Tuesday, October 2, 2012

OpenOffice to the Rescue

A curricular need became a small technical issue earlier this past week and today I believe a solution came forward in the form of a free software product called OpenOffice. OpenOffice, which is now being developed by Apache.org, is a free alternative to the every popular and over hyped Microsoft Office.

Many people use the components of Microsoft Office in the form of Word, Excel and Powerpoint. Many teachers and organizations build files on those software programs and distribute them to other teachers across the state of Iowa. Recently the FFA organization needed to use a set of files developed in Microsoft Excel with a series of embedded macros. North Mahaska is standardized on iWork software and usually Numbers (the spreadsheet program) could easily open Excel files. However, specialized macros and programming can make using Numbers impossible. The FFA files are a case where Numbers will not work as a replacement for Excel.

The first response is often to look at pushing out Microsoft Excel to a bunch of student laptops so the work can proceed and students can open the files. However, software licensing makes pushing out the software a problem. In fact, we simply are going to try to stay legal on software license when a situation like this one forces a decision on the technical staff and administration. So what other options can save money and fulfill the software requirement?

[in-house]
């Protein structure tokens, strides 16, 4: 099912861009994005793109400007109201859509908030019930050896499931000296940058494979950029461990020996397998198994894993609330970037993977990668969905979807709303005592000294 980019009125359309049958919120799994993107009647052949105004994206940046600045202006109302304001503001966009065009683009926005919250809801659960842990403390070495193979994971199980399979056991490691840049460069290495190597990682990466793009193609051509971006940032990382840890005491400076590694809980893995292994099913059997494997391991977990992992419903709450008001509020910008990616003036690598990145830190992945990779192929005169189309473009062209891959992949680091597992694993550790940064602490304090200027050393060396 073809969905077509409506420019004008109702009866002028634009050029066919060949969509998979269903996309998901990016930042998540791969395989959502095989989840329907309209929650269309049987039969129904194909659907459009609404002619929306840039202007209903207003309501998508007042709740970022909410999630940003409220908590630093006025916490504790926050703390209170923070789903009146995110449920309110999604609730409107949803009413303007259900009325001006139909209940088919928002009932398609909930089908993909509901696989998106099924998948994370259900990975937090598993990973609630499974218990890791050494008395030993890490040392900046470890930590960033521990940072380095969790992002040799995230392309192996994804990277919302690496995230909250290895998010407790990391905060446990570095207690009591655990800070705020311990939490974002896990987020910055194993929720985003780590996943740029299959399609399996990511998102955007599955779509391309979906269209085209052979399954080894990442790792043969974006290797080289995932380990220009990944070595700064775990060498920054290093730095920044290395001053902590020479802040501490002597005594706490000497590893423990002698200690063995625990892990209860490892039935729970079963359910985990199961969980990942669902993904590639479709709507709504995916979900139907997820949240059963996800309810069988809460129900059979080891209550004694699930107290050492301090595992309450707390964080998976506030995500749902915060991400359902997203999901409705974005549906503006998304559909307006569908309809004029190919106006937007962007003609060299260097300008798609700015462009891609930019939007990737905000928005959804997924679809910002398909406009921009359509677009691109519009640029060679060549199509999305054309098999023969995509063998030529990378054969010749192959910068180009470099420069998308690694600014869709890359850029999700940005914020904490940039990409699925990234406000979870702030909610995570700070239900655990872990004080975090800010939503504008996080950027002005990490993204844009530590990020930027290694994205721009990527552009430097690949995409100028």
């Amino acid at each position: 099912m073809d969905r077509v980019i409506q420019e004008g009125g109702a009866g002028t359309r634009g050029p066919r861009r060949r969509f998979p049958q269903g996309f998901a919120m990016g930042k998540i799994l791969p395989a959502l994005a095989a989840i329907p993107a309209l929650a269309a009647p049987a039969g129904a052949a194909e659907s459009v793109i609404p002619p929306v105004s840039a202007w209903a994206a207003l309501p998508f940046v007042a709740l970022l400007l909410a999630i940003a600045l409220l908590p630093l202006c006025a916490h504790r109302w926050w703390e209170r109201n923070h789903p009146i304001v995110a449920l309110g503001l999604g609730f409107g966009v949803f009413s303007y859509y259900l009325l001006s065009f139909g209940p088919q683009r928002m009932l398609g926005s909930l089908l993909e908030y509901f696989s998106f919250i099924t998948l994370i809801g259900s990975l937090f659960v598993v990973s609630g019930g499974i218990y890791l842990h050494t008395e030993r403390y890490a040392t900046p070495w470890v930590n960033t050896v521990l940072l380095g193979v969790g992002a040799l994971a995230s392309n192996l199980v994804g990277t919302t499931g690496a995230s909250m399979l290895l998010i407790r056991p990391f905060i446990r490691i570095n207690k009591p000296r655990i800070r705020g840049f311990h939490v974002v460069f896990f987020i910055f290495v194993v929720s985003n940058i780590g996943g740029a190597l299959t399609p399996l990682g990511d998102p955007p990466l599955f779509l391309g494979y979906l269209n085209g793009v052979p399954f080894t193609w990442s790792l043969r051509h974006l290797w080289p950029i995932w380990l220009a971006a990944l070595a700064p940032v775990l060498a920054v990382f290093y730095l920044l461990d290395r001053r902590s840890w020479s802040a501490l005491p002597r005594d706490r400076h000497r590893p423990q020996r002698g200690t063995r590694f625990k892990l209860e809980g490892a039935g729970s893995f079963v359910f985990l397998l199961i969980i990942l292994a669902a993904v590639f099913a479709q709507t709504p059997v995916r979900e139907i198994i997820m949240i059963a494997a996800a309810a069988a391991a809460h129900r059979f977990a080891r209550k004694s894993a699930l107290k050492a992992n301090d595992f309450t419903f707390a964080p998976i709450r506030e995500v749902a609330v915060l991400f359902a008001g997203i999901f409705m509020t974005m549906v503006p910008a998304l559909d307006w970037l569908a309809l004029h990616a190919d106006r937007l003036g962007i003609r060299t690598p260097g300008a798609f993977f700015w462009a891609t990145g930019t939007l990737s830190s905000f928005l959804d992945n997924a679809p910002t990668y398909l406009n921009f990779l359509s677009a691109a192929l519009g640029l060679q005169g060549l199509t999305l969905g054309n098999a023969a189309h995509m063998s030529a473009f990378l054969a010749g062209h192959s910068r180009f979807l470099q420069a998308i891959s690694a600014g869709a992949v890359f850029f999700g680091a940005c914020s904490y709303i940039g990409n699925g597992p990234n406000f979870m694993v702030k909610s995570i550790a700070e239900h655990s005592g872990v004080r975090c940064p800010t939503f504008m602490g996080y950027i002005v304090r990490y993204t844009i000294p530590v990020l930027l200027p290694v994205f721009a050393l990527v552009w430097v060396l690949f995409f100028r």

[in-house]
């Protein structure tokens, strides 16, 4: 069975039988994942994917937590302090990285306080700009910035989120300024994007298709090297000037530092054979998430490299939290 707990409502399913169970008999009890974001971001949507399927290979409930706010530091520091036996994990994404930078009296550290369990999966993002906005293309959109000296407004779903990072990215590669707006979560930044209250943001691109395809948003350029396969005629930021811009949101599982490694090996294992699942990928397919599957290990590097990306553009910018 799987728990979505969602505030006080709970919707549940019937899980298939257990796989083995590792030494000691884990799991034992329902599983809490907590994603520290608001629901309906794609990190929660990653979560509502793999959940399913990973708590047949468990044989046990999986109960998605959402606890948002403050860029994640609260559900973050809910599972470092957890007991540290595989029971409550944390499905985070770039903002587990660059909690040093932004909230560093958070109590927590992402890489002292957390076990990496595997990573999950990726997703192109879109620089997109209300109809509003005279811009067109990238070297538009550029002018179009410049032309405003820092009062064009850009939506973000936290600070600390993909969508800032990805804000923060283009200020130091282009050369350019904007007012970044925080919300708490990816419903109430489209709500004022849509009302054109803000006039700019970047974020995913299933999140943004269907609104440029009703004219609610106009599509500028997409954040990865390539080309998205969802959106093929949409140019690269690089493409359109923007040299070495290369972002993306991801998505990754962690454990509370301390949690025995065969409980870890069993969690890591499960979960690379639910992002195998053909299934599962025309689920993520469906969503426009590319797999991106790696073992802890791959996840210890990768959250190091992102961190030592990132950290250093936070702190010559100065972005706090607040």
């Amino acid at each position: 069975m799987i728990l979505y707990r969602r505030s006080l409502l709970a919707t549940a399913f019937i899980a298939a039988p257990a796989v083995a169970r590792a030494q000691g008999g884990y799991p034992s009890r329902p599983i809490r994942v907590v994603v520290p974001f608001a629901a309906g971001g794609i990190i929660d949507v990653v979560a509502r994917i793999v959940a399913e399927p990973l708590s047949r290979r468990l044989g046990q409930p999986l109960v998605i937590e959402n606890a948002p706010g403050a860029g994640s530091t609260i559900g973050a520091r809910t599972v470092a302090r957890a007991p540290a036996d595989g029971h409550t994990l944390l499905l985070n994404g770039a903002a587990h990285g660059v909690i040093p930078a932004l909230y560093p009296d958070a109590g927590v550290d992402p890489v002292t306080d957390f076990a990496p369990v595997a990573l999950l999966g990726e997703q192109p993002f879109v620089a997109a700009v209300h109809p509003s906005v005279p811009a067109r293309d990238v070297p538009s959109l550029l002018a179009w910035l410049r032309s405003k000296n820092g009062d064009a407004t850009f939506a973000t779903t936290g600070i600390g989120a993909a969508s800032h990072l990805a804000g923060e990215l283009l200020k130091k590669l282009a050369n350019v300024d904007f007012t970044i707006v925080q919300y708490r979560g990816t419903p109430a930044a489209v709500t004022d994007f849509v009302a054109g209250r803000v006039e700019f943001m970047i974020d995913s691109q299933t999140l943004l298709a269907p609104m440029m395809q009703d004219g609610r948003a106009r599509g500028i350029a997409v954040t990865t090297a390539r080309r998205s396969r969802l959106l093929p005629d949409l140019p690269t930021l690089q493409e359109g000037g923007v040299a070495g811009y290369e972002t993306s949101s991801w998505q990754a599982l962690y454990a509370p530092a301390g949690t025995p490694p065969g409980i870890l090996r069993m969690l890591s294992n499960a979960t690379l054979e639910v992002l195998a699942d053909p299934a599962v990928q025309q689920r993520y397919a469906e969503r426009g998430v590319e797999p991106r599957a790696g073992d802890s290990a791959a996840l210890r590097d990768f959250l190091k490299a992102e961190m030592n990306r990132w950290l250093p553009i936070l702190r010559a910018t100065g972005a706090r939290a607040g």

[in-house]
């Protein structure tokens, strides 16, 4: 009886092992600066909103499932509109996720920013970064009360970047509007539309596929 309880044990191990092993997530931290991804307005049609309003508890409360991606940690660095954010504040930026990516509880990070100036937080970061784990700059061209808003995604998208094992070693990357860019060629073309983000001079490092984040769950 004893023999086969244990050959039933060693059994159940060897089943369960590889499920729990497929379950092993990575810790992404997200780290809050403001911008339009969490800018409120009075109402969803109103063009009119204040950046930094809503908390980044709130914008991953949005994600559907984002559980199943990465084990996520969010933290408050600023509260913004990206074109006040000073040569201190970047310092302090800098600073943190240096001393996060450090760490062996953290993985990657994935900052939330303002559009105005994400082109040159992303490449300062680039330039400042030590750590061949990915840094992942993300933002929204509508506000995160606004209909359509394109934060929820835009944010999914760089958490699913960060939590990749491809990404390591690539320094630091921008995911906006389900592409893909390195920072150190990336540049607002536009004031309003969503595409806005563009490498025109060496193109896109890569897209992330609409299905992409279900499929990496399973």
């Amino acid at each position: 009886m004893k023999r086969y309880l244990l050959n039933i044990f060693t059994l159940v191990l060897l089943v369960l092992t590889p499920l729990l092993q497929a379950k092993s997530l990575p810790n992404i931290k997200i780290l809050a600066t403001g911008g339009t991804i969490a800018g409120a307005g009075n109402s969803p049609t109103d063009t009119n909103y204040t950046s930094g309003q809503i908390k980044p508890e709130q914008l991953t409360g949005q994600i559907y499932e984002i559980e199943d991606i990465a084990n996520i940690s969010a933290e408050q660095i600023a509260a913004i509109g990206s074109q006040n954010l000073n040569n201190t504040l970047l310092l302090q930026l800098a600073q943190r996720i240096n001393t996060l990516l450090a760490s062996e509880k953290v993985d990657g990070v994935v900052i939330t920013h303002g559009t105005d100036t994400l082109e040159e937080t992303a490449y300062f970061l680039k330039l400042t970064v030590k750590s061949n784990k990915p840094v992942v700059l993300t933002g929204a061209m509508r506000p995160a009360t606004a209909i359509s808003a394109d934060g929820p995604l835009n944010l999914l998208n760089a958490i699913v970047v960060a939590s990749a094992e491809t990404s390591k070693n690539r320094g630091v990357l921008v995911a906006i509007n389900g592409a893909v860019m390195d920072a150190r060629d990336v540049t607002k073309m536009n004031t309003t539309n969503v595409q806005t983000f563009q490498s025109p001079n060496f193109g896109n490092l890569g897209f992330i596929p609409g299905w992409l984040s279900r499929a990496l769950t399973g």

OpenOffice seems to be the answer in testing the Excel files with their macros enabled. So earlier today, I built the OpenOffice 3.4.1 package and made a JSS policy to push out OpenOffice to the 21 vocational agriculture students. That was actually pretty straightforward and within 30 minutes over half the students had OpenOffice ready to go in the background. However there are two additional issues that need to be addressed for the students to successfully use OpenOffice.

Issue 1 is that the security settings of OpenOffice will not allow automatic execution of macros. However, a simple instruction sheet provides instructions for modifying OpenOffice security for macros. Go to Preferences --> OpenOffice.org --> Security and here you can change the macro security settings to allow the user to enable macros on individual files. The other option is to trust all files with macros on the user's home directory.

Issue 2 is that OpenOffice likes to save files in .ODT format. The user can save their files as Microsoft Word documents directly within the "save dialog box". (see the diagram Dialog 1) For a more permanent solution to saving files as .DOC or .DOCX, a trip to the OpenOffice preferences will allow the user to select the file format to use in saving files. (see diagram Dialog 2)

Dialog 1

Dialog 2

No comments:

Post a Comment